The International Organization for Migration (IOM) recently launched a new campaign in Kuwait in the hopes of combatting and raising awareness about human trafficking. The campaign is titled “Together Against Trafficking in Persons” and is accompanied by the hashtag #TogetherAgainstTrafficking. The individual events are held under the auspices of Deputy Prime Minister and Minister of Interior Sheikh Mohammed Khaled Al-Hamad Al-Sabah and will take place in four malls around the country.
The entire campaign will last less than one month; it was launched on 8 June and will conclude 5 July. During this time, IOM staff will be available to answer public questions regarding human trafficking. The IOM and Kuwait’s Ministry of Interior have also created four pamphlets that they will distribute throughout the month.
This recent effort is the second campaign the IOM has introduced in Kuwait. Under the auspices of Sheikh Salman Sabah Al-Salem Al-Sabah, Minister of Information and Minister of State for Youth Affairs, the IOM began its first awareness campaign in September 2015. Like the latest campaign, the first took place in malls and had a short timespan.
The timing of “Together Against Trafficking in Persons” is apt. In March, a former Kuwaiti ambassador to Zimbabwe was charged with trafficking 200 women into abusive situations in Kuwait. Recent reports this month also show an increased prevalence of infant trafficking in the country. Media have also been recently reporting heavily on several Malawi girls who were stranded in the Gulf country. They were trafficked to Kuwait and had their passports revoked while working for abusive employers.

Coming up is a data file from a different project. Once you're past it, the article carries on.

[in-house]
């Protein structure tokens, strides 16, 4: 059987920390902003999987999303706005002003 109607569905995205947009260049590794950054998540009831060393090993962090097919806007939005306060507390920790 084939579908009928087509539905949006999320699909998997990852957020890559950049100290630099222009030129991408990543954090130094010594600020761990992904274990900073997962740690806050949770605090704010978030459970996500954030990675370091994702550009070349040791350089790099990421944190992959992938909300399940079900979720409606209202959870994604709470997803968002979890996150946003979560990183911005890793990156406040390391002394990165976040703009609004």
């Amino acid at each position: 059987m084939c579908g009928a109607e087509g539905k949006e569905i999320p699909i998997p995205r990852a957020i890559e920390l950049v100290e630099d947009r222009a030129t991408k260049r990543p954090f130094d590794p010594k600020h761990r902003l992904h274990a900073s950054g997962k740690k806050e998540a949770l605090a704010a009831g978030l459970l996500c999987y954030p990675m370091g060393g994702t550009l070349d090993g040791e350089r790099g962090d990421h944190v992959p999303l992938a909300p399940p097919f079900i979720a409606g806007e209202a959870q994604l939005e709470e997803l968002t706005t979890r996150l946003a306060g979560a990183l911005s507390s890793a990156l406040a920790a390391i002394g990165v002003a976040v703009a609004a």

Both of these campaigns are meant to raise awareness that human trafficking, especially the trafficking of migrant workers, is a growing and pertinent problem in Kuwait. According to the IOM, “many citizens and expatriates in Kuwait are unaware that there are migrants in Kuwait trafficked into forced domestic and sexual labour.” Over 90% of Kuwaiti households have at least one migrant domestic worker. Employer abuse against domestic workers has led many nations, especially those in Africa, to ban domestic workers from receiving visas to Kuwait. These countries include: Sierra Leone, Nepal, Indonesia, Ethiopia, and Malawi.
Human trafficking is still widespread in Kuwait and its citizens remain largely unaware of the abuses happening in their country despite ongoing media coverage. It does not seem as though the “Together Against Trafficking in Persons” events are going to make much more of an impact than the first campaign. Kuwait needs to commit to more long term and widespread reforms and anti-trafficking campaigns that disseminate information through multiple channels. The international community, comprised of both states and organizations, must push Kuwait to take these steps and must support the Kuwaiti government in its efforts. The well-beings and lives of thousands of migrant workers and trafficking victims are on the line.
Brittany Hamzy is an Advocacy Fellow at ADHRB.